Yesterday, The Federal Railroad Administration released a list of the most dangerous railroad crossings in the United States. There are over 200,000 crossings, nationwide and the sharply-angled Elmwood Park, NJ crossing at Midland Avenue has been listed as the sixth most dangerous. Over the past 10 years there have been 14 crashes with one fatality. Last summer, the state of New Jersey spent over $800,00 dollars in safety upgrades at the crossing – including newly installed computerized stop lights, traffic sensing cameras, warning flashers, improved signage saying “Don’t Block The Box” and pavement markings designed to make everyone safer. Police Chief, Michael Foligno told CBS news, “It’s better for the motorists because they don’t get stuck on the tracks.” He said, “The light will come on; the warning signals will come on, before the trains are even remotely close to the area.” Last year, 244 people died at railroad crossings.
Early Thursday morning police responded to a report of robbery near 35 Cedar Place and discovered a cab driver with multiple stab wounds. According to police, the driver had picked up his fare in Yonkers and was taking a man to Cedar Place when the man robbed him of approximately $150 dollars and then stab him before taking off. According to the Associated Press the cab driver was a 64-year-old man. He was conscious and taken to a local hospital, where he is in serious but stable condition and is expected to survive. The suspect is described as a black man, approximately 40 years of age and anyone with information can call detectives at 914-377-7424.
RAMAPO – Town Supervisor, Christopher St. Lawrence has resigned as chairman of both Rockland’s sewer and solid waste authorities. The resignation follows last week’s announcement by US Attorney for the Southern District, Preet Bharara that the Securities and Exchange Commission, after a three-year investigation of the town’s books, was filing an indictment against St. Lawrence, and one time assistant town attorney, Aaron Troodler. It has been alleged that the two men lied to investors buying the Town’s and Ramapo Land Development Corporation’s bonds. The indictment accuses them of hiding the true state of the town’s finances and RLDC’s ability to make scheduled payments of principal and interest to it’s bondholders from it’s own financial resources. Last week the men were arrested, pleaded not guilty, posted $500,000 bail and were released pending trial. St. Lawrence will continue to sit on the boards. Rockland County Executive Ed Day said in a written statement, “Given the allegations against him, as a practical matter he could no longer lead these two boards, which issue millions in municipal bonds.” He continued, “Leadership of both boards will be decided by the respective agencies going forward.”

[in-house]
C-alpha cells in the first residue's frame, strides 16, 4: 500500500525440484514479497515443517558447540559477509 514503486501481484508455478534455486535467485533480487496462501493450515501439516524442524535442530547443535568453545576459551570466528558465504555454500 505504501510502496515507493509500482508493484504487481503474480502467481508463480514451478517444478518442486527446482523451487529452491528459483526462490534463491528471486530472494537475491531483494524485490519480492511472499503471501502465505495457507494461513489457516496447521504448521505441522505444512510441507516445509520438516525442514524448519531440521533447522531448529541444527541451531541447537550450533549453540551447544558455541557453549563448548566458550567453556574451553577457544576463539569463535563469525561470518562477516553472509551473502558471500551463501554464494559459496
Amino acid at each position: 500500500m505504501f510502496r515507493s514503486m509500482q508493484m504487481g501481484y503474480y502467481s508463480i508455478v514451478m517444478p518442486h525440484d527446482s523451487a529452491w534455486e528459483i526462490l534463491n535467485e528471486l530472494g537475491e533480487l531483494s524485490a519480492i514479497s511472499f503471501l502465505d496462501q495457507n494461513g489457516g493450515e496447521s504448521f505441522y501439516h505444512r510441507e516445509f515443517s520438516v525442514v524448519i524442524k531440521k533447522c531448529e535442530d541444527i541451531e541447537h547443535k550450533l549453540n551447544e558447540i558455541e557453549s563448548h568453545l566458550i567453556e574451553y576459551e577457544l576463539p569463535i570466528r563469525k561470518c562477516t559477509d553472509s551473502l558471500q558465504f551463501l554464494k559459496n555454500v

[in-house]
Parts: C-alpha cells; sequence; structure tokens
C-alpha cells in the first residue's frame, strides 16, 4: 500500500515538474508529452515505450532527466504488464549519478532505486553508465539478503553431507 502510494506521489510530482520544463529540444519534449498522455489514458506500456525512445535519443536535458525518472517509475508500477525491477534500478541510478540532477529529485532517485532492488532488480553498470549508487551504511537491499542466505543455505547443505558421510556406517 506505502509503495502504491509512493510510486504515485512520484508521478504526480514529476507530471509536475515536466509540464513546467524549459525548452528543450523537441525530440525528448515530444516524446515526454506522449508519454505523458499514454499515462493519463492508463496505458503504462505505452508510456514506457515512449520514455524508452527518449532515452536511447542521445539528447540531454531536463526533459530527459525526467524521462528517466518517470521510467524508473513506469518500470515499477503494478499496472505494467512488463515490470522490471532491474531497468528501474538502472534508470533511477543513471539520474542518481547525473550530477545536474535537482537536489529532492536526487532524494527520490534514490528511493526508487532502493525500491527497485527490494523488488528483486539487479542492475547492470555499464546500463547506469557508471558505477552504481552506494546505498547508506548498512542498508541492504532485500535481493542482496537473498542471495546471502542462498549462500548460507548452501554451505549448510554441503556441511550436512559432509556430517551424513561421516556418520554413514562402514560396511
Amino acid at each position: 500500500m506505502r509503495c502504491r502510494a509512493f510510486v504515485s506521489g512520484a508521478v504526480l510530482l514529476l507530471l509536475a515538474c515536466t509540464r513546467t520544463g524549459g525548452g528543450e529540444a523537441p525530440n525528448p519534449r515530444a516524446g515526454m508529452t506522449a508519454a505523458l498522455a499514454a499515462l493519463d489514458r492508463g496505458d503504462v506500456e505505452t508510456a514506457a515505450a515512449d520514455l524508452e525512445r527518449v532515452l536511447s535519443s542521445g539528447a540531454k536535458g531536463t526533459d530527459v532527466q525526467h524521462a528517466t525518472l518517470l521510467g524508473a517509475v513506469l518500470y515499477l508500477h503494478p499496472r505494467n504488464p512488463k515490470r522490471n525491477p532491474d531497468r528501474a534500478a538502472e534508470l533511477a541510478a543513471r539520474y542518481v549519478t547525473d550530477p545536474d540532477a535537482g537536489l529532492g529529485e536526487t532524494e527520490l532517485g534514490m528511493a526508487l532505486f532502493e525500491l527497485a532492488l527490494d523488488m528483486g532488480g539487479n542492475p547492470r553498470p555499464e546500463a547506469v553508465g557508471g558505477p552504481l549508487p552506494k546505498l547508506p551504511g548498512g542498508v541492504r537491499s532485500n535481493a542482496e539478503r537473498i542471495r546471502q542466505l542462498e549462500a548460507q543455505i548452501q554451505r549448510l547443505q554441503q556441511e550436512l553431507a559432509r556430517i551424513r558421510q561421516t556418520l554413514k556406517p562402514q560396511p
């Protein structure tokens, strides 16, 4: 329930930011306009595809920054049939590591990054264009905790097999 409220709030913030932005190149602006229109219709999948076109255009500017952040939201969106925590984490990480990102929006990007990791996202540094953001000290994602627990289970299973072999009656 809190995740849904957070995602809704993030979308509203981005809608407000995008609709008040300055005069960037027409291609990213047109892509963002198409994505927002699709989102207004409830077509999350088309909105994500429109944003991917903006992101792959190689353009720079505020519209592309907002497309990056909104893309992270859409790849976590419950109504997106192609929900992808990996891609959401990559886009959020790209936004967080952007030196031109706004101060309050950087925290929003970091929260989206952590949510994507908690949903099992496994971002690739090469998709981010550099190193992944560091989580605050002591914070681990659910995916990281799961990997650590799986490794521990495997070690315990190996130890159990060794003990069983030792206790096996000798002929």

RAMAPO – Monday, Executive Secretary of State, Anthony Giardina issued an order compelling the Town of Ramapo to comply with Uniform Code for fire prevention and building codes. This follows Fire Inspector Adam Peltz being assigned to a desk job after it was discovered he failed to cite numerous code and fire violations at four private schools. The schools have since gone through a series of re-inspections. The state discovered that Ramapo did not meet minimum standards for keeping records and documents in regards to inspections and development. The town also could not produce certain certificates of occupancy and now has been ordered to review its policies and practices for building permits and issuing permits. The order gives Ramapo timeframes of 10 to 30 days to meet the requirements of the order, as well as provide a written report reviewing local laws and compliance with the town enforcement program. Assemblyman Kenneth Zebrowski stated, “They have to take corrective action or the state could take over the building department.” He continued, “We’ve seen degradation of land use in the town and the village. How can inspections get done and these egregious conditions remain? The state is recognizing the dangerous conditions in the town.”
ALBANY – Ocean Parkway in Brooklyn is about to get a makeover. Governor Andrew M. Cuomo has announced that work is underway on an $8.5 million dollar project to enhance vehicle, pedestrian and bicycle safety along Ocean Parkway, between the Prospect Expressway and Shore (Belt) Parkway. Cuomo stated, “Every day, nearly 45,000 vehicles and thousands of bicyclists and pedestrians rely on Ocean Parkway. They deserve a roadway that is safely designed and constructed, and this project will ensure a safer route for all.”